This was followed by a 2 day permaculture conference, which drew participants from 12 countries and was the first East Africa permaculture ‘Convergence’.
These events have been documented at
This event was funded by selling places on the PDC’s donations from supporters in the UK, US and elsewhere and was made possible by the groundwork in the preceeding 12 months which was supported by the Welsh Government.
Visit from Honary Rosemay Seninde
A final outcome was a visit from the Honourable Rosemay Sininde and Minister for Primary education Matthias Kasamba, East Africa legislature representite who closed the PDC and expressed great enthusiasm for the achievements of this work.
We are excited for what may happen next.
Sector39 and partners would like to thank Hub Cymru Africa and the Wales for Africa network for their support, without which we would have not been able set this work and its many outcomes in motion.
A wonderful permaculture story from India.
Permaculture ethics, that’s easy right? Earth-care, People-care Fair share.. everyone knows the mantra, but do we remember what these things actually mean when we recite them parrot fashion?
Recently I have seen on-line chat suggested they should be updated, improved if you will, the suggestion is that of Future-care being floated as an alternative to the Fair-share – which was always a bit lacking and the least understood of the three. But no Future-care really doesn’t do it for me and its inclusion would greatly impoverish the ethics model.
Let us re-trace our footsteps a bit here and roll things back the 1992 and the Rio Earth summit when the ‘S’ word entered the lexicon in a much bigger way than it had ever been used before. Sustainability, they told us is the ability to meet the needs of the present without compromising the ability of future generations to meet their needs.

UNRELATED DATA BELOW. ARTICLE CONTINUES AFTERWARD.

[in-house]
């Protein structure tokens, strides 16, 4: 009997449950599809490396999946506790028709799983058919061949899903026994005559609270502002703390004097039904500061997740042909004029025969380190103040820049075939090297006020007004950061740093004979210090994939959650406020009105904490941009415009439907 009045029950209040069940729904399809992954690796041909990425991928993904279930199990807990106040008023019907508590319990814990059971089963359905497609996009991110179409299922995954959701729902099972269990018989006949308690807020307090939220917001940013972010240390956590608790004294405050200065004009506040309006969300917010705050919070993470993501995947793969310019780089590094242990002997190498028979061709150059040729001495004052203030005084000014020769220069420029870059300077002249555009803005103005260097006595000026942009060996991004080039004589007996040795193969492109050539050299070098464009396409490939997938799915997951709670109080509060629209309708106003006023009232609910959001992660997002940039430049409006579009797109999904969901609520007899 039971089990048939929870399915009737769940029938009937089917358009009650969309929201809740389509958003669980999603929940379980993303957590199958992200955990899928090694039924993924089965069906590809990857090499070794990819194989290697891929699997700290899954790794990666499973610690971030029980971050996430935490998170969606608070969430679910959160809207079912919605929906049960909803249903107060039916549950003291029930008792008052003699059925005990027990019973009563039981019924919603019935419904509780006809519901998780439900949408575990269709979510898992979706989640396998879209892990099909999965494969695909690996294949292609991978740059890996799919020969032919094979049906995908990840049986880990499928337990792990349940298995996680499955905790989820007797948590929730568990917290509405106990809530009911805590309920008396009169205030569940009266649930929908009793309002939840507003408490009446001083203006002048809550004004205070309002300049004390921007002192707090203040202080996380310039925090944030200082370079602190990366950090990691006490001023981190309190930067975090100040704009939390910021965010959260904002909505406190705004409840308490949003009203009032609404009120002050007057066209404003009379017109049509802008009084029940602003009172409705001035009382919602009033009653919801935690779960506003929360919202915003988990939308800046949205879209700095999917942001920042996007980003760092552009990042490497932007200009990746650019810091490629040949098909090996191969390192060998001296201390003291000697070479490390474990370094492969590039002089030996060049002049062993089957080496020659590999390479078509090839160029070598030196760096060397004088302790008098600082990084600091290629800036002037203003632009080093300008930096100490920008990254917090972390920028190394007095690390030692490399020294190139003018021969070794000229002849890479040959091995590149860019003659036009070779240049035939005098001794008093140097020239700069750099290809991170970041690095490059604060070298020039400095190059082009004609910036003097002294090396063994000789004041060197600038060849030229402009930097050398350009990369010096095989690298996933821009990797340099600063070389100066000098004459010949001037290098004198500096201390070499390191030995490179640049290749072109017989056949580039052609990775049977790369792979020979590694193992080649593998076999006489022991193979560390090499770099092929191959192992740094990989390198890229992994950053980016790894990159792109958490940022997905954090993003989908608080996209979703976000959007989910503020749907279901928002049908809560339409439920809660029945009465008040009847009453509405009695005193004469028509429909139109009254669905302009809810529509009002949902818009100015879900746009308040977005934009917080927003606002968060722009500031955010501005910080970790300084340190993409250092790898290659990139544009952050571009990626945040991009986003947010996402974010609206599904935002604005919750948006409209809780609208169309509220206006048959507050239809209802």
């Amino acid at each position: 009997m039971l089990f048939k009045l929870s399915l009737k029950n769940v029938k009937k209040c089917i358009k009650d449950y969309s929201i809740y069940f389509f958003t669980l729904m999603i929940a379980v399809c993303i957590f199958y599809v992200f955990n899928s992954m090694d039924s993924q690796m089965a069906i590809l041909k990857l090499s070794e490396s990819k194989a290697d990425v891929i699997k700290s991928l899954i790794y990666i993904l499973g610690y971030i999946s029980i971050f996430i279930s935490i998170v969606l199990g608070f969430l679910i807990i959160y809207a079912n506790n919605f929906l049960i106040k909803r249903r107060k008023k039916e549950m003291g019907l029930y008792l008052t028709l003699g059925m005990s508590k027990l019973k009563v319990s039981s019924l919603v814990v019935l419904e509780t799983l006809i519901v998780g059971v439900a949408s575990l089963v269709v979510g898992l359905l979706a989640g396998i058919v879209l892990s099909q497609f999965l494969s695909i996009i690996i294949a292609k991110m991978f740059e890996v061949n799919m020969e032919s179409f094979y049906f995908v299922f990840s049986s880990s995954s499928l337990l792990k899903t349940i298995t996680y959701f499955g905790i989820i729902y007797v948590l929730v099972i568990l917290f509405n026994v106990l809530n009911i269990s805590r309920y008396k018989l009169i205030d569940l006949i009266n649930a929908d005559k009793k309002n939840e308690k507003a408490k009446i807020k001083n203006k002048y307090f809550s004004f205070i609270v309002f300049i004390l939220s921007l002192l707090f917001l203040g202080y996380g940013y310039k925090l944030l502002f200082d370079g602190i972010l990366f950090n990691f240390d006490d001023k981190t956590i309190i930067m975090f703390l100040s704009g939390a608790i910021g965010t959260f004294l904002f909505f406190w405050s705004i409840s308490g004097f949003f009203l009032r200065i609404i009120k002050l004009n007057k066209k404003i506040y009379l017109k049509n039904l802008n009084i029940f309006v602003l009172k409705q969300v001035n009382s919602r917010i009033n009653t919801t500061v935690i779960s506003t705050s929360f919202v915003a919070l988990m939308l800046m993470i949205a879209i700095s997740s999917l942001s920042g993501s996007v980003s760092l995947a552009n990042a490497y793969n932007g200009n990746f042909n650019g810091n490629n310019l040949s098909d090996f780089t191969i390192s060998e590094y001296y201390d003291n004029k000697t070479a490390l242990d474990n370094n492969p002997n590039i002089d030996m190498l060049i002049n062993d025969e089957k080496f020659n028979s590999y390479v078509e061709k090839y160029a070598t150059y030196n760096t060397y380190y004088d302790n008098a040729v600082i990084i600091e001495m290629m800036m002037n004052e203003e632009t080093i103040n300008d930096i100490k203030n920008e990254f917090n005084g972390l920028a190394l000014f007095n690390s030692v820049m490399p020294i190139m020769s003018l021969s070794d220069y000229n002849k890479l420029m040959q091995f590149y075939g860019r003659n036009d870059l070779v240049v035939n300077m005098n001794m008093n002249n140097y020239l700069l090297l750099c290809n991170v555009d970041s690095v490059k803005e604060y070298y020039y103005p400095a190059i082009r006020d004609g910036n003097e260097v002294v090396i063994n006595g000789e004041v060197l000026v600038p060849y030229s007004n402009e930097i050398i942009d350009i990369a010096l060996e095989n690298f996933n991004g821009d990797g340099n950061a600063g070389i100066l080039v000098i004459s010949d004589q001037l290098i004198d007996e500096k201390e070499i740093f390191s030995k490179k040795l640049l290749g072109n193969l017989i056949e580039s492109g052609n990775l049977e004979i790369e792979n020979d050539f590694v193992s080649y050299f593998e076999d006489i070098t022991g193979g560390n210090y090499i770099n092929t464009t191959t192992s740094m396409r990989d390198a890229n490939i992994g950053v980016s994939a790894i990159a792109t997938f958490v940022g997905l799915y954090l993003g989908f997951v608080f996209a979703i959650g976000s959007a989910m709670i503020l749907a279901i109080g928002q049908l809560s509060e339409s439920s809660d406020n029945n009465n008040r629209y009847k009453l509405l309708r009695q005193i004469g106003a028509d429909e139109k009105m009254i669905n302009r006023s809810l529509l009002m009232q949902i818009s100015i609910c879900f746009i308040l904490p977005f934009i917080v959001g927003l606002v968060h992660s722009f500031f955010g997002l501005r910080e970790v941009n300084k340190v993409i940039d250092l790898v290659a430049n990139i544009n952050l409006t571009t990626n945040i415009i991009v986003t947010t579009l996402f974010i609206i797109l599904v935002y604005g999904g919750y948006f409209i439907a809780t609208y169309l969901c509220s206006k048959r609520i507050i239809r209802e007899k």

Ok so far so good, then Toby Hemenway in his lecture, ‘How permaculture can save the world but not civilisation’ pointed out that the definition is lacking in that it fails to define what a need actually is and come to that, why are we putting meeting the needs of the present before that of the future? What is a need? Do you really need that cappuccino or another pair of shoes, when it comes to it, who gets to define what a need is? One man’s need is another man’s indulgence.
If we are not careful we are back in the finger wagging judgemental territory most criticised of environmentalists who seem to want to tell everyone else what to do whilst at the same time alienating the vast majority of the population. Telling people they can’t have the stuff they feel they need or deserve or holding one’s own virtuous lifestyle up as some master template has yet to win over the masses.